A scathing Federal Court decision says Prime Minister Justin Trudeau and the federal justice minister have “failed” Canadians seeking timely justice by letting the number of judicial vacancies reach a state of crisis.
The case, brought forward by a human rights law firm, sends a clear message to the federal government about the urgent need to reduce the number of vacancies.
“With the greatest respect, the Court finds the Prime Minister and Minister of Justice are simply treading water,” Federal Court Justice Henry Brown wrote in his Tuesday decision.
“And with the greatest respect, they have also failed all those who rely on them for the timely exercise of their powers in relation to filling these vacancies. Also failed are all those who have unsuccessfully sought timely justice in the Superior Courts and Federal Courts across Canada.”
Last spring, Chief Justice Richard Wagner sent Trudeau a letter warning of an “untenable” situation in Canadian courtrooms.
“The current situation is untenable and I am worried that it will create a crisis in our justice system, which is already facing multiple challenges. Access to justice and the health of our democratic institutions are at risk,” he wrote.
“It is imperative for the Prime Minister’s Office to give this issue the importance it deserves and for appointments to be made in a timely manner …The government’s inertia regarding vacancies and the absence of satisfactory explanations for these delays are disconcerting.”
But the Federal Court decision says that while some vacancies have been filled over the past eight months, new vacancies have opened up in the meantime.
“This significant and unacceptably large number of vacancies remains essentially unchanged,” said Brown.
The Office of the Commissioner for Federal Judicial Affairs Canada said there were 75 federal judicial vacancies as of Feb. 1.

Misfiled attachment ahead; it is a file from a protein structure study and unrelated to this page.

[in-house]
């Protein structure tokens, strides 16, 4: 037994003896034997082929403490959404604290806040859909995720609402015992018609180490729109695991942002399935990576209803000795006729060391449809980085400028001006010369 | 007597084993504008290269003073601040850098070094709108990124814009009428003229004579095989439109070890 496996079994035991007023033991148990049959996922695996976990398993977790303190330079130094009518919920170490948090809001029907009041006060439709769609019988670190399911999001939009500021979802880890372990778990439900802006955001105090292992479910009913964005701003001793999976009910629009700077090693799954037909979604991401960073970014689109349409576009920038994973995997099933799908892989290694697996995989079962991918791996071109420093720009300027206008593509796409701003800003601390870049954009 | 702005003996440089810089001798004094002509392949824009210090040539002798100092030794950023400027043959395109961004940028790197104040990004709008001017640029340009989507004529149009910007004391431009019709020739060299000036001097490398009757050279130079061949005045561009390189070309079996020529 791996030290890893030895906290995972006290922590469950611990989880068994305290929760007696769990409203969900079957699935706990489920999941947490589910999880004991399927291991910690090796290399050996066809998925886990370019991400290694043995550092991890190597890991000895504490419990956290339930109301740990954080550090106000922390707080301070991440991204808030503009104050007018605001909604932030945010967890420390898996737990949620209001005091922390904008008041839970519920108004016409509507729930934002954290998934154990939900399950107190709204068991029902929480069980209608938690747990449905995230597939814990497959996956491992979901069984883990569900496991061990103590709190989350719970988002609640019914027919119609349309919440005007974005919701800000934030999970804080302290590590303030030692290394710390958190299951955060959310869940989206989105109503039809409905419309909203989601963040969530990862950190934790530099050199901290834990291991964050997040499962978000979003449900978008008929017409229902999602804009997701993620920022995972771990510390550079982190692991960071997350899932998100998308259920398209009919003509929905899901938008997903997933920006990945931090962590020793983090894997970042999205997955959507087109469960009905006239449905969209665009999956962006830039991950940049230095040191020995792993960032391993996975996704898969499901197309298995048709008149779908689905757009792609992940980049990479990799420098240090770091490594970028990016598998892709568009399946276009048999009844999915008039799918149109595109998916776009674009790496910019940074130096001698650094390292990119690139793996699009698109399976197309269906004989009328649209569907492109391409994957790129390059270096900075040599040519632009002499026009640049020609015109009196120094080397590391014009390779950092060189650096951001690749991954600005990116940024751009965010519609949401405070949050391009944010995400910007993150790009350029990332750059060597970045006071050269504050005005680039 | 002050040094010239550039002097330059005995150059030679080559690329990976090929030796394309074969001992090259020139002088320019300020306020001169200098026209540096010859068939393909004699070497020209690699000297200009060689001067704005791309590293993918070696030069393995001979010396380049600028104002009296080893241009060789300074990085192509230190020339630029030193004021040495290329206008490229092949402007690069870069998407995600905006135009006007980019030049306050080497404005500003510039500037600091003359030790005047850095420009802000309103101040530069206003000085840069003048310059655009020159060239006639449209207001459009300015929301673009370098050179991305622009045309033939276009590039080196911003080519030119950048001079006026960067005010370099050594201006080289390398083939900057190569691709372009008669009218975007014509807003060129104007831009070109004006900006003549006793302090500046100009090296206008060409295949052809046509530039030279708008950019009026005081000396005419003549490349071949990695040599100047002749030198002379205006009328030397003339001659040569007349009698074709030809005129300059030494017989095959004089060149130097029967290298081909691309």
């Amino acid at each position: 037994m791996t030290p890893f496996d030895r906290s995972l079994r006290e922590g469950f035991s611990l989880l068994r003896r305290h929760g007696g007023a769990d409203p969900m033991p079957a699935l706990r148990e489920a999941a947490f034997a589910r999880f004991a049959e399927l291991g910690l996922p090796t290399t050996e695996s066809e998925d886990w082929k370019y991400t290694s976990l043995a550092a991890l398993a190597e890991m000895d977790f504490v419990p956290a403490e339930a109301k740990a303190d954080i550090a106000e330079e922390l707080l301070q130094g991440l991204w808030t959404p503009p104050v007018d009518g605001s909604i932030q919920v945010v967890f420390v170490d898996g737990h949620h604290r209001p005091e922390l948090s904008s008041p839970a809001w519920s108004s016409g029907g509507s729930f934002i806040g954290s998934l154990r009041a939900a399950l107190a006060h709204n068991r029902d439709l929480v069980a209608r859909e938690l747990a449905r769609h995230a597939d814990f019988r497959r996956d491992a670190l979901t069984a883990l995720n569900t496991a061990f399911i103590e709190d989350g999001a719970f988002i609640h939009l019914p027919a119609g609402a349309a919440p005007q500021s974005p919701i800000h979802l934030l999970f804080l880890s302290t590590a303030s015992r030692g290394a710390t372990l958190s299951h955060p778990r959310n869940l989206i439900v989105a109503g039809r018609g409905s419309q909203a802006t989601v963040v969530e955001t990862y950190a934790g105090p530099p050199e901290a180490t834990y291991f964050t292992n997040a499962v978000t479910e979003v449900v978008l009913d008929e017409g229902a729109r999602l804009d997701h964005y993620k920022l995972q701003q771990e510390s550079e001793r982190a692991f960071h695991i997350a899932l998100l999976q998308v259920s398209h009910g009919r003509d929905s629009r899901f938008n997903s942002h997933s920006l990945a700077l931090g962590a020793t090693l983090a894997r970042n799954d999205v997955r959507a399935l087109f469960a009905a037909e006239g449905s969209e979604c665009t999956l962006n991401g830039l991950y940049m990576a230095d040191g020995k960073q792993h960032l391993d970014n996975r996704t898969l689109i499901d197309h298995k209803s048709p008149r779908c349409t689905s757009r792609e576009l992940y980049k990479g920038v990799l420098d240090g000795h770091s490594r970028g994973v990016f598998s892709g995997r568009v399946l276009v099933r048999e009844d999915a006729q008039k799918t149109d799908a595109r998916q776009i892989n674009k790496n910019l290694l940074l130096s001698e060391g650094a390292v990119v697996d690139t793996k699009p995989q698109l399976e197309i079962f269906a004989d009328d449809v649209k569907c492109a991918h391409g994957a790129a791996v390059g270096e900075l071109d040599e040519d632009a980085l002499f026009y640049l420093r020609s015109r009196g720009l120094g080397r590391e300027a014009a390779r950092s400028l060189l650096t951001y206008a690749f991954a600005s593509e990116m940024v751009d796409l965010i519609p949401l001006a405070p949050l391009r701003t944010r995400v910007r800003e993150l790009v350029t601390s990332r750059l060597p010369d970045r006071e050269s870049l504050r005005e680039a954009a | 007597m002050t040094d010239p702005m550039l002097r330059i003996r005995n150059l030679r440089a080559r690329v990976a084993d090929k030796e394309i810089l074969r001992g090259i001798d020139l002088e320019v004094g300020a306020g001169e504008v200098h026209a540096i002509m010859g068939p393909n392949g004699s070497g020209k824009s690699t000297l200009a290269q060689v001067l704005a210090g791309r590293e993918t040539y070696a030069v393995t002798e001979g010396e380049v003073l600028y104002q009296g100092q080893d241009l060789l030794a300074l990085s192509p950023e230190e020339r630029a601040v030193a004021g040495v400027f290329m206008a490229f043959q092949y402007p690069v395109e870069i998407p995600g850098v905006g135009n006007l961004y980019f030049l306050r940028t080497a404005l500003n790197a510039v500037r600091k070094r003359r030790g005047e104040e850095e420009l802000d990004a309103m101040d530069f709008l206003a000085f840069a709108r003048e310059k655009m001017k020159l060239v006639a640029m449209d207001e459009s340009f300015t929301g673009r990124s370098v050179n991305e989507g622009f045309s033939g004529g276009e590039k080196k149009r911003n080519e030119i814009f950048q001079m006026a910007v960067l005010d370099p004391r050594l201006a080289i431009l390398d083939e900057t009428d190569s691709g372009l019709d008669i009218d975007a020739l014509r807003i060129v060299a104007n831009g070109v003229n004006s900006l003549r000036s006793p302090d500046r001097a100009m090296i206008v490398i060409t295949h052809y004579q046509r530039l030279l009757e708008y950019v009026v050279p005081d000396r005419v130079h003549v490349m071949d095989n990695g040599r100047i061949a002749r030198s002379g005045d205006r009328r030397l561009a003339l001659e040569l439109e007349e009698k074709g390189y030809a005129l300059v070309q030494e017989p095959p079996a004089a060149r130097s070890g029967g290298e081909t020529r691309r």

Brown said the federal government has not offered any justification for the large number of judicial vacancies.
‘Courts are the protectors of the vulnerable’: lawyer
“In some cases it may be that all relevant vacancies must be filled, as where serious crimes are not prosecuted in a timely way such that victims, the public and accused are denied justice,” he said.
“That may not be possible in other cases.”
In his decision, Brown said the prime minister and justice minister are responsible for judicial appointments and he expects to see the vacancies “materially reduced in a reasonable time.” He wrote that in the spring of 2016 there were 46 vacancies, a number he said would be a reasonable target.
Nicholas Pope, who successfully argued the case on behalf of his law firm Hameed Law in Ottawa, said Canada’s justice system is at risk if the federal government doesn’t act.
“The courts are the protectors of the vulnerable. If we don’t have courts that work, then the rich and the powerful can run over the vulnerable, and without judges there is no justice,” he said.
“So in every aspect of our life, where there could be an injustice, we need a judge to fix it.”
Pope said in 2022 the firm represented a sexual assault victim who had her week-long hearing cancelled just days before it was about to start.
“She was prepared to testify about this and it gets cancelled explicitly because they did not have a judge available to hear the matter,” he said.
“That’s a very traumatic experience.”
Pope said if the government doesn’t change the situation, his firm is ready to go back to the Federal Court to seek explicit timelines.
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